Following these developments AIM became aware of the need for specialist agencies to have specific tools and hence developed ‘pre AIM assessment models’ for;

* Education (Revised 2017)

* Foster Carers

* Residential Staff

To try and ensure that they were linked/ integrated into the AIM policies and procedures and could be assisted in recording incidents of sexually harmful behaviour in a meaningful and consistent way and therefore produce robust referrals.

Since 2008 AIM  has been a registered Charity.

Since this date AIM has concentrated on national perspective of work with children and young people who sexually harm; continuing to develop/ update models of assessment and intervention in conjunction with our range of associates, providing training and consultation to a wide range of Local Authorities’ alongside developing policies and maintaining standards for this group of children and young people.

AIM has continued to listen to practitioners and their need for ‘user friendly tools’ ‘take home tools’ to use in their practice, promoting a co-working multi-agency approach.

One specific area that the project has considered is in the field of Restorative Justice.

AIM has run a pilot caseload in respect of RJ and HSB. From this a comprehensive set of RJ/HSB Best Practice Guidance has been developed and fully revised in 2017 as a result of the AIM Project being the UK partner in the EU DAPHNE Funded two year investigation into Restorative approaches to Sexual Violence (see store for details). Additionally a thorough Restorative Assessment framework has been developed and revised to assist restorative practitioners to judge suitability and ensure safety in cases of HSB.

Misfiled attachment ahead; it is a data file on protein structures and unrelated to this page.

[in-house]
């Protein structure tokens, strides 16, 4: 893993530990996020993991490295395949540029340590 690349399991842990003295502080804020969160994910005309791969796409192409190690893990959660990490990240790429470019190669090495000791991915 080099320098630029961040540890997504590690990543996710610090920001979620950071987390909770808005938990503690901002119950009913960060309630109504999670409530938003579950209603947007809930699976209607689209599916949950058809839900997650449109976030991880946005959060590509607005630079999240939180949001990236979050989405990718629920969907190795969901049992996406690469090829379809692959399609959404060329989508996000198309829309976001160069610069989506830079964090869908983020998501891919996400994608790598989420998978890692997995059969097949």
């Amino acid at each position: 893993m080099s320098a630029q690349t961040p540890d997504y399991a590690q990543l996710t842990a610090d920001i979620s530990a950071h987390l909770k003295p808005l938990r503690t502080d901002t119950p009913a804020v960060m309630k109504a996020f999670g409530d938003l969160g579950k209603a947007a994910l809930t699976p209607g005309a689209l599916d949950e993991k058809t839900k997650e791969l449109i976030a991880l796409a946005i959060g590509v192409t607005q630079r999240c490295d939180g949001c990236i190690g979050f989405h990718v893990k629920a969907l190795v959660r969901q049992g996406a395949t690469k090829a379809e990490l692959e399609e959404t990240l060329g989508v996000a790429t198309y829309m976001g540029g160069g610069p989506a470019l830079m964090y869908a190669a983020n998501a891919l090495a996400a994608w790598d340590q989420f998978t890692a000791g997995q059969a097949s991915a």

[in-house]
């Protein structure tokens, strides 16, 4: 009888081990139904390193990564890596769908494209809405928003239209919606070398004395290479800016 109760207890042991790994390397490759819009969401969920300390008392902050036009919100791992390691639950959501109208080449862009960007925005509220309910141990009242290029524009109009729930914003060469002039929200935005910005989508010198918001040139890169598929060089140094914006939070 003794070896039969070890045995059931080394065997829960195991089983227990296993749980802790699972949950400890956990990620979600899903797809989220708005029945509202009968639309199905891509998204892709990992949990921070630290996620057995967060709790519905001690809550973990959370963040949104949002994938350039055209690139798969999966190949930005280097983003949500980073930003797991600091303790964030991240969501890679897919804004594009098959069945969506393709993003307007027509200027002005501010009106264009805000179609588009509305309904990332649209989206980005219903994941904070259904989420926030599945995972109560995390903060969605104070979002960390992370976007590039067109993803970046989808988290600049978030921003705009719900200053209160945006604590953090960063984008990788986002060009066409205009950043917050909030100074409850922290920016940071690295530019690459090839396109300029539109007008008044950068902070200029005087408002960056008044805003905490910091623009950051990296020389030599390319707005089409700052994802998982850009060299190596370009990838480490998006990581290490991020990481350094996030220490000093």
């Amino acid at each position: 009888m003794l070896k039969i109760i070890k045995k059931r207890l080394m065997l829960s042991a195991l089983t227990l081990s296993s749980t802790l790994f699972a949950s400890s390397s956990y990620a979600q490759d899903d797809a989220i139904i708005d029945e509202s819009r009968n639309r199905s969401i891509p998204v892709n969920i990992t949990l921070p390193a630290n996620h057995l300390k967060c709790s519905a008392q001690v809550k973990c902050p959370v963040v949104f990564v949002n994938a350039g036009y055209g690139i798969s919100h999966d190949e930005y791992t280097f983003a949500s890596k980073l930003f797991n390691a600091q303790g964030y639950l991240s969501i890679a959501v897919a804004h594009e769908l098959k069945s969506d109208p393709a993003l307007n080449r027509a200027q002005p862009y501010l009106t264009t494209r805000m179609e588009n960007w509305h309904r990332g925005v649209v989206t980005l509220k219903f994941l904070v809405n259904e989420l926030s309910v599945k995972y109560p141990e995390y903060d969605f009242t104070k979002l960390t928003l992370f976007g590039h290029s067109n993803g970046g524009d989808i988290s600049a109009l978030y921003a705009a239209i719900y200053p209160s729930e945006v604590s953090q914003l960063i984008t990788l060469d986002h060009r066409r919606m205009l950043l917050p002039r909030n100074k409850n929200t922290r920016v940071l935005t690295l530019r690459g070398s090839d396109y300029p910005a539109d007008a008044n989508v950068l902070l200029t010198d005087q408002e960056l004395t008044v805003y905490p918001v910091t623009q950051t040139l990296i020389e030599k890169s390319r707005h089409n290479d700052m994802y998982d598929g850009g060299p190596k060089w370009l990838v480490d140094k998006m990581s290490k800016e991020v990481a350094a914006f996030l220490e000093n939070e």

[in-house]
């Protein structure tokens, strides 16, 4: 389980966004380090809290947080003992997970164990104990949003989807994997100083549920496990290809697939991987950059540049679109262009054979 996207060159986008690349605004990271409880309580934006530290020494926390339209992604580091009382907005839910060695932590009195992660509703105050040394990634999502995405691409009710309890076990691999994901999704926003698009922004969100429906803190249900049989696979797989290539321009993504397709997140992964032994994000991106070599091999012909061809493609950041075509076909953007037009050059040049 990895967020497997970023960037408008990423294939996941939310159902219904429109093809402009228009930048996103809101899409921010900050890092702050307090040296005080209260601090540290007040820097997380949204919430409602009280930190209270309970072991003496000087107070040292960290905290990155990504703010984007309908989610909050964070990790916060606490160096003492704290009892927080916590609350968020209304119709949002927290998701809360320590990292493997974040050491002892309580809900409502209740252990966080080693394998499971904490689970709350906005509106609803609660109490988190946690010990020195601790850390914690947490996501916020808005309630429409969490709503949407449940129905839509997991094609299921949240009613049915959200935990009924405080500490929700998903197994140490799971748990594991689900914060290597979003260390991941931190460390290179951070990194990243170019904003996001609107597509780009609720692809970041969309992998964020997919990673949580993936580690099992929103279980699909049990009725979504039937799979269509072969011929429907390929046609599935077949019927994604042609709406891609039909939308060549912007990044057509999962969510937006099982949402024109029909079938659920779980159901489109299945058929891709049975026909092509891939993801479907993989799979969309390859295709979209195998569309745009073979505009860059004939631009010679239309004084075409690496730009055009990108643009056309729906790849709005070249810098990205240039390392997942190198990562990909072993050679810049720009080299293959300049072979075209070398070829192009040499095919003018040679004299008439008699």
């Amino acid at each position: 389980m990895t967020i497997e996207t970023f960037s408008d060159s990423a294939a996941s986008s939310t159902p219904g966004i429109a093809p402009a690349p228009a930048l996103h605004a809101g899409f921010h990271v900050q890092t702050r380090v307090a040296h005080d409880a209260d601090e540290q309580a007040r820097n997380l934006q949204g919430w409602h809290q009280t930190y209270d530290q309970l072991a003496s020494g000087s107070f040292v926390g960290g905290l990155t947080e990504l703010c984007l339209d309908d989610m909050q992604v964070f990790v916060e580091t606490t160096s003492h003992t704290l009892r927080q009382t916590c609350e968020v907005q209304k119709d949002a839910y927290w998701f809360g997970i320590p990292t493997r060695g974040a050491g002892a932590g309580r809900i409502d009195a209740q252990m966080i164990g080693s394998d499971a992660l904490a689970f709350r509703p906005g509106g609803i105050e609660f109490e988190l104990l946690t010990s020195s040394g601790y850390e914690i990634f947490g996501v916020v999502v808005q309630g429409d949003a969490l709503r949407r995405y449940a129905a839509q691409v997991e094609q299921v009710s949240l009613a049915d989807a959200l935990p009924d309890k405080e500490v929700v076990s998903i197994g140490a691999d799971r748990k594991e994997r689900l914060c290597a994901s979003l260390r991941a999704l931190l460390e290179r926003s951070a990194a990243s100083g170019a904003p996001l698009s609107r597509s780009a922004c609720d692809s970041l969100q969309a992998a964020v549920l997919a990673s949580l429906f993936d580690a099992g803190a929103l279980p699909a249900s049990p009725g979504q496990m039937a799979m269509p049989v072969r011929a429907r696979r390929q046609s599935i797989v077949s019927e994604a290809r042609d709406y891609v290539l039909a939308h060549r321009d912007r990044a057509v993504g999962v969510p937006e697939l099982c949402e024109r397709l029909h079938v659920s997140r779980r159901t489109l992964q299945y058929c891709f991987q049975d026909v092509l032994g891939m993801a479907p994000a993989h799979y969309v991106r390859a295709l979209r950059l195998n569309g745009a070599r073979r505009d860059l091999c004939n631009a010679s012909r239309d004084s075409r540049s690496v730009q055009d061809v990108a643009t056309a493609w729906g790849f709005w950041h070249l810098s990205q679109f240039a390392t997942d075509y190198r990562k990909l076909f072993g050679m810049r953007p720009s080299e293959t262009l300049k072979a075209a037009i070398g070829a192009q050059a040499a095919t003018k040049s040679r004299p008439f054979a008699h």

Aim was a poineering project in considering the impact of new technologies upon the range and nature of child/adolescent HSB. Consequently the AIM Project, in collaboration with NSPCC, set out to develop an evidence-based guidance tool to assist practitioners when assessing young people with technology-assisted harmful sexual behaviour (TA-HSB). This was launched in May 2017 and details can be found in the News and events/store serction of this site

The project currently works with a wide range of local authorities in the United Kingdom sharing and promoting policies, models of working, training and consultation. With an ultimate aim of influencing and contributing to the development a common national response to children and young people who sexually harm.

In addition the project has worked internationally and the AIM2 assessment model has now been translated into Dutch, Spanish, German and is currently being rolled out nationally  in Norway.

A change in the structure of AIM in  spring 2018 saw a greater use of the wide range of AIM Project associates and a revision of AIM frameworks. In keeping with the Projects commitment to improving and revising its materials work has begun on the successor to the AIM2 framework. AIM3 should be widely available from late spring 2019.

AIM  celebrated  its 18th birthday in 2018 ; proof that the need for good quality  tools and processes to enable statutory front line staff to address the challenge of HSB still exists.